Public-private partnerships (PPPs) could play a vital role in re-energising South Africa’s R847 billion infrastructure programme aimed at growing the economy and creating jobs, says Mike Peo, head of infrastructure, energy and telecoms at Nedbank Corporate and Investment Banking.
Peo sees PPPs as key in building and maintaining infrastructure such as roads, ports, dams and power plants.
Working together with government would be in line with the National Development Plan (NDP), which has identified strategic infrastructure projects in South Africa.
With an ailing economy, the South African government has felt the pressure to put some of its planned infrastructure projects on hold. But Peo believes PPPs could be the catalyst to advance the infrastructure build programme. Upgrading and maintaining existing infrastructure could also reap rewards.
“Infrastructure needs continuous upgrading and maintenance. We have two significant gaps. As urbanisation rises, new infrastructure is needed, from roads and bridges to hospitals and schools. Secondly, we need to spend money on maintaining it. It can easily degrade to a point where it becomes unusable.”
Peo says this is a challenge worldwide, although South Africa has two main critical crisis points – energy and water. He sees the greatest opportunity for PPPs in these two sectors.
South Africa’s very successful Renewable Energy Independent Power Producer Procurement Programme (REIPPPP) could pave the way for procurement developments in a variety of fields.
Round four of the REIPPPP was immensely popular. It was seven times oversubscribed for the capacity of generation that needed to be procured. The Independent Power Producer (IPP) office has indicated that more than R240 billion has been invested in the renewable energy programme overall.
“PPPs are the single best way to procure a large amount of infrastructure under the NDP. The REIPPPP is a classic and internationally-recognised example of how to go about procuring a lot of infrastructure in an orderly way. The renewable energy programme was a world leader in terms of procurement. We think other pieces of infrastructure could be procured in a similar way.”
Peo said this would also give a welcome boost to the massively depressed construction sector, where some companies have had to sell off businesses to survive. Getting the sector moving again would help to put construction companies back on a solid footing and prevent more retrenchments.
South Africa’s regulations and laws allow the private sector to participate in building, developing and maintaining infrastructure.
Despite the tough economic climate, there’s clearly an appetite for investing. The timelines for many of the projects are long. Peo says while there’s both a good policy and regulatory framework in South Africa, a coordinated approach with more direction from the government is needed.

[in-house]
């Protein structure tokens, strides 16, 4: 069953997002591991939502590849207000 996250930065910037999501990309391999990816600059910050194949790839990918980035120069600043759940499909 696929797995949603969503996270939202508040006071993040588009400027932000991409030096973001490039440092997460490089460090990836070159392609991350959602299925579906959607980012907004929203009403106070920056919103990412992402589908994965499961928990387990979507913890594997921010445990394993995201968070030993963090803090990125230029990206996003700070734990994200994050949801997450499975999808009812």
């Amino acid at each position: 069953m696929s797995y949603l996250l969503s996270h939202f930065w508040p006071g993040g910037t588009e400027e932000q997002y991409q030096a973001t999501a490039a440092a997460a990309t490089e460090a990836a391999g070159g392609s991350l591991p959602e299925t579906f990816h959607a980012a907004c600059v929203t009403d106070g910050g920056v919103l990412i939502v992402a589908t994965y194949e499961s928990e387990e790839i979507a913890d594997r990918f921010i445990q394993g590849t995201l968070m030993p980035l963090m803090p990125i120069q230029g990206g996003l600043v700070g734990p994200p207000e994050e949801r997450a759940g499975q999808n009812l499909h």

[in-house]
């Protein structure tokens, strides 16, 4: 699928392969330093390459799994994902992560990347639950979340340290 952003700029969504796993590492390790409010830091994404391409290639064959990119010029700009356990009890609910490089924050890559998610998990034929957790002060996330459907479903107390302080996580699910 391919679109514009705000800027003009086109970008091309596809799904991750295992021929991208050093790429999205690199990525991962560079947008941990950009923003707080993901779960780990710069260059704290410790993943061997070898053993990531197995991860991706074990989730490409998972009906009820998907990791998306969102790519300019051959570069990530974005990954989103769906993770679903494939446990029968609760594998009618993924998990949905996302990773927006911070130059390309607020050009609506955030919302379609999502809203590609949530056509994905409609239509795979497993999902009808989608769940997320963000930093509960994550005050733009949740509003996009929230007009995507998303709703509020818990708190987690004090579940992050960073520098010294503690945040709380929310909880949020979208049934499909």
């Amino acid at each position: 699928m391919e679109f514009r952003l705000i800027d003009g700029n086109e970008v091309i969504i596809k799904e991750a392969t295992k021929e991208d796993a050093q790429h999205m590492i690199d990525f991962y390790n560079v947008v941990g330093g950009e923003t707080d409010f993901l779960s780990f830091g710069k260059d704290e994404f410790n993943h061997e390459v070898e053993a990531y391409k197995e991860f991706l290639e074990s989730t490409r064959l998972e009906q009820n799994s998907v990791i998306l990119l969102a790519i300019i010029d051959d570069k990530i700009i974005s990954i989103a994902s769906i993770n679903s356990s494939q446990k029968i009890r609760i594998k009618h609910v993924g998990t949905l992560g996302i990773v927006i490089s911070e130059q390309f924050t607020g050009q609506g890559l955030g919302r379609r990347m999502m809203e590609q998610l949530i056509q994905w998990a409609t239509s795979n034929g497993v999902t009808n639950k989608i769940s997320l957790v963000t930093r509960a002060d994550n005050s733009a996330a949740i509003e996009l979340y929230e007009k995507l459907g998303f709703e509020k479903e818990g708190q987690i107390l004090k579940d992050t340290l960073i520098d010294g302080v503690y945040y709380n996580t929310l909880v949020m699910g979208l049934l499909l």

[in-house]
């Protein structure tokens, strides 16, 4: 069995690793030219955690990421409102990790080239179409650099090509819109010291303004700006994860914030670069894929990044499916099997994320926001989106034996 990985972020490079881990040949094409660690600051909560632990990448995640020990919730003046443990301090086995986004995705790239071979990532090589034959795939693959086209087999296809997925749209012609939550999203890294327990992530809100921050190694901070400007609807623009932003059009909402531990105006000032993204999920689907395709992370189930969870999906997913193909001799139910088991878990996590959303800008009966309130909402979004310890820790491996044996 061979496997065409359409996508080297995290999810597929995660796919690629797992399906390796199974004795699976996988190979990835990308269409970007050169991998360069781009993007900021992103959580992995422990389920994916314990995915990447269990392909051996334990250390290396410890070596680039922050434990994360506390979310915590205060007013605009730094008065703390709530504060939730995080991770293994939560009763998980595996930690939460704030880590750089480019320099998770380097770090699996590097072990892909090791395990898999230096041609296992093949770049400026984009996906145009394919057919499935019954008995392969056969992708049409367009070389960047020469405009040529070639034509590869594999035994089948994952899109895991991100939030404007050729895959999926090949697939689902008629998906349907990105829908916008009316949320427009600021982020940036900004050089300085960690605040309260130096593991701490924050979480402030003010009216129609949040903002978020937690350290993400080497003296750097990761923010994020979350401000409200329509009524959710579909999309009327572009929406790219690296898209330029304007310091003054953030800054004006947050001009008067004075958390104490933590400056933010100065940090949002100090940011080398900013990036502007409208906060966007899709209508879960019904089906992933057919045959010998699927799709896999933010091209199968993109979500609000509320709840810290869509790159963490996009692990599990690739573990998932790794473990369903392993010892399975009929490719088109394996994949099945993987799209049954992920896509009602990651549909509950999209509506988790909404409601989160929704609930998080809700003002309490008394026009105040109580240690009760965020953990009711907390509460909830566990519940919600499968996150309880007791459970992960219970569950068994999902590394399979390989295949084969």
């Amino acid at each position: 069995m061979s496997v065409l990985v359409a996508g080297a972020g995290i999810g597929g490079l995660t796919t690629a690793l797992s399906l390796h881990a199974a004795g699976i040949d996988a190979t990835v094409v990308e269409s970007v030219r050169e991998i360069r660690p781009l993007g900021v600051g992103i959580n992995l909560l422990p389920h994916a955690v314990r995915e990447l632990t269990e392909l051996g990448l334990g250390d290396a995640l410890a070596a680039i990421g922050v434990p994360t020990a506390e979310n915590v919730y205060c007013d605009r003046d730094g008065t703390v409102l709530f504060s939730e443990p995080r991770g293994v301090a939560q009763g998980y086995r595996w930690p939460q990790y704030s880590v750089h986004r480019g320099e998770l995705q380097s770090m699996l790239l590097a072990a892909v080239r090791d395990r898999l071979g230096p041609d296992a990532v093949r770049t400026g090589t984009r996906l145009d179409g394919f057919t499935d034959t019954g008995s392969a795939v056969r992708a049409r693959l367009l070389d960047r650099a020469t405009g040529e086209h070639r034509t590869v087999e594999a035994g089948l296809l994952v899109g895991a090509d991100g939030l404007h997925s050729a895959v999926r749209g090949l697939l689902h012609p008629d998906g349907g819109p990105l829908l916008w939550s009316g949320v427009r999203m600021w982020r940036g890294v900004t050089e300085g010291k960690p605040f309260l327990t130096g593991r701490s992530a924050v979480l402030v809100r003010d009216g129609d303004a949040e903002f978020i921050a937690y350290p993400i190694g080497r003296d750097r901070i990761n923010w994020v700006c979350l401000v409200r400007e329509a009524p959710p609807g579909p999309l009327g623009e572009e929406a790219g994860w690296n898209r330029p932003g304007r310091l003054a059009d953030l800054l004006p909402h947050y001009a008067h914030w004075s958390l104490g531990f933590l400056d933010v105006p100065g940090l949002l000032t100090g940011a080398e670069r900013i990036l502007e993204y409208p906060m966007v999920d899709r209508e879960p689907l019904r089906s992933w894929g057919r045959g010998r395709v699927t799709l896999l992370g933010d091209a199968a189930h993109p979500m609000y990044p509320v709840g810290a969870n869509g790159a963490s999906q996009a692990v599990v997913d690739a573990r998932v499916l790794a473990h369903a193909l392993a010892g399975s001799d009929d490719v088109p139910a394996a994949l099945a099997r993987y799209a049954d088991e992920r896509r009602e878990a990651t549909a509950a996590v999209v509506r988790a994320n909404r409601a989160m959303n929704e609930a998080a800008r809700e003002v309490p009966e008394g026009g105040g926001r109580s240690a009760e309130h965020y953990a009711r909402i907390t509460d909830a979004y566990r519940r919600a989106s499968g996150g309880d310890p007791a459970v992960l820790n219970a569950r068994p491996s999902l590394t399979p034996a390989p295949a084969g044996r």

“We have all the major local and international advisors available to design and develop bankable projects,” said Peo.
But he added that investors needed to have confidence that the projects would proceed, certainty on bidding requirements and assurance that the obligations of all parties involved would be fulfilled. This would mitigate risk and ensure that projects would stand a far better chance of being completed on time and on budget.
Opportunities abound – from road, rail and ports to water and energy. Peo says most of these could be income-generating from a GDP perspective.
“Mining has been hugely depressed, but even in this tough economic climate, rail has not been able to keep up with the demand for coal and iron exports,” he said. There’s a tremendous need to upgrade ports, pipelines, rail and fuel storage.
South African ports, especially container terminals, are expensive and often inefficient, largely because of backlogs. “Fixing that would have a multiplier effect. When commodities pick up, we will be in a better position to export.”
Peo has called for deeper and better interaction with government to accelerate plans under the NDP.
“We’ve had major forums with the construction industry, working out how to help government accelerate these plans under the NDP, to get the regulatory pieces in place and build capacity.
“We need to take the plans that are included in the NDP and start to identify which ones should be procured by the private sector, which of them should be PPPs and which should be retained within government control.”
Sharpening up the basic infrastructure could lead to long-term benefits. “It could have a massive impact. The private sector has a good track record. We need to work together to achieve better economic growth and create jobs.”
While the South African economy may be in a fragile state now, it’s essential to plan for the future and realise that the country will not be in the economic doldrums forever.
“We need the political desire to get the projects ready for procurement. The private sector will continue to finance most of these projects. Even in the current economic conditions, private equity will participate. If they see the principles are right, absolutely they will,” believes Peo.
This article was sponsored by Nedbank Corporate and Investment Banking.
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